How’s this for a cruel joke? While downtown Vancouver has been lost in a blanket of fog for the last two weeks, the sun has been blazing down on parts of the North Shore, bringing a stretch of weather that’s more like August than October.
It’s all the result of the city’s latest temperature inversion. Vancouver is one of a handful of places on the planet prone at certain times of the year to this strange weather phenomenon. In very basic meteorological terms, everything has gotten flipped. Normally, temperatures get cooler with elevation. But right now, a cool, dense air mass is trapped on the ground beneath a warmer layer of air. Short story: The city is fogged in below the inversion cap.
But there is an easy way to get relief. I found out for myself over the weekend when I checked out the North Shore’s Cypress Mountain.
It was a cold, dismal, damp, grey day when I left downtown Vancouver, drove over the Lions Gate Bridge and got on the Sea to Sky Highway. And the fog only got worse after I turned off at the Cypress Bowl exit in West Vancouver and started ascending the mountain.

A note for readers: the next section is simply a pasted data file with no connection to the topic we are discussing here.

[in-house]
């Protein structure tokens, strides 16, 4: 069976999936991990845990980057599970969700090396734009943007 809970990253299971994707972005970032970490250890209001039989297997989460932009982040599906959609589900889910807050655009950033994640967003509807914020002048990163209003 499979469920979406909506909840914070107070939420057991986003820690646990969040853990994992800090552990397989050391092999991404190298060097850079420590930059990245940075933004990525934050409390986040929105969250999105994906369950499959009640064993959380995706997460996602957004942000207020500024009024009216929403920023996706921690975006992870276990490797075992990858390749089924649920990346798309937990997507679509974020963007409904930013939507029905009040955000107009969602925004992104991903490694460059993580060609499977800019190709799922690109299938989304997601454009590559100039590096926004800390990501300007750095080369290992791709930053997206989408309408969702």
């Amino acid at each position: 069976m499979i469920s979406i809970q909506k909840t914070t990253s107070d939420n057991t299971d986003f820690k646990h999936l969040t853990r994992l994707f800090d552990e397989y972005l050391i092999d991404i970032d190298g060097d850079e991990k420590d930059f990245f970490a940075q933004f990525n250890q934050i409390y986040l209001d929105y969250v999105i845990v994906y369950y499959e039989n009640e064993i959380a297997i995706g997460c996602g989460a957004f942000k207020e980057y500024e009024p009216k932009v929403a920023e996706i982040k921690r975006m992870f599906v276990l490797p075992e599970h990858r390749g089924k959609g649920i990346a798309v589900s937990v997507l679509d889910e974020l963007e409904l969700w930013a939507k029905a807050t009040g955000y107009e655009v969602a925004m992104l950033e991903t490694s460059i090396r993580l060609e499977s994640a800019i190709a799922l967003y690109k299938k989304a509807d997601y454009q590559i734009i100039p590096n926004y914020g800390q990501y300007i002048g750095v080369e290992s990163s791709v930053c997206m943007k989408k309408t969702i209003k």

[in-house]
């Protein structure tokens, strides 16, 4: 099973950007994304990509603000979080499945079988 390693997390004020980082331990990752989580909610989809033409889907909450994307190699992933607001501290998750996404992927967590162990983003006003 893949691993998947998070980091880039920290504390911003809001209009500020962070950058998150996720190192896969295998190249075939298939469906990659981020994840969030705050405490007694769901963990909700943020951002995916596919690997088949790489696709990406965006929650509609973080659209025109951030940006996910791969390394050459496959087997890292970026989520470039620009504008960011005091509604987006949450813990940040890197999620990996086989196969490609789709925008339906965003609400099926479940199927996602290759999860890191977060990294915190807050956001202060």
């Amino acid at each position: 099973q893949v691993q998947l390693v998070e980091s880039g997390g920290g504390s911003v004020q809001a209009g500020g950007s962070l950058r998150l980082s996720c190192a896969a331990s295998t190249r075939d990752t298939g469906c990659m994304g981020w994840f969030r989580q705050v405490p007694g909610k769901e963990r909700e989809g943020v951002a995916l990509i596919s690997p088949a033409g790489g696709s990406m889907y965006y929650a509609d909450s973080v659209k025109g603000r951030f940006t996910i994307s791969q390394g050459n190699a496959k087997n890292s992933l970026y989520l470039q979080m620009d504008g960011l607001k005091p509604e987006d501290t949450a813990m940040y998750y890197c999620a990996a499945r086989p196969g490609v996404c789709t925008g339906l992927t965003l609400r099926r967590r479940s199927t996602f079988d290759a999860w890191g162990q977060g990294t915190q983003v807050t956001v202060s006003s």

But then, at around 1,000 meters something almost miraculous happened. All at once, the fog thinned and weak blue light began streaming in. Seconds later, I was driving along in full sun and watching the temperature gauge in my car tick higher and higher. By the time I reached the cross-country parking lot at the top of Cypress, it was 20 degrees.
I stepped out of the car, took off my heavy rain jacket and stripped down to a t-shirt. Far below, all I could see was the thick white pillow of fog that was smothering the city. No ocean or downtown – just a solid bank of cloud stretching from the North Shore Mountains all the way to Vancouver Island. I was happy to be above it.
Stay tuned in my next post for a great hike to escape the inversion on Cypress: the Hollyburn Mountain Trail.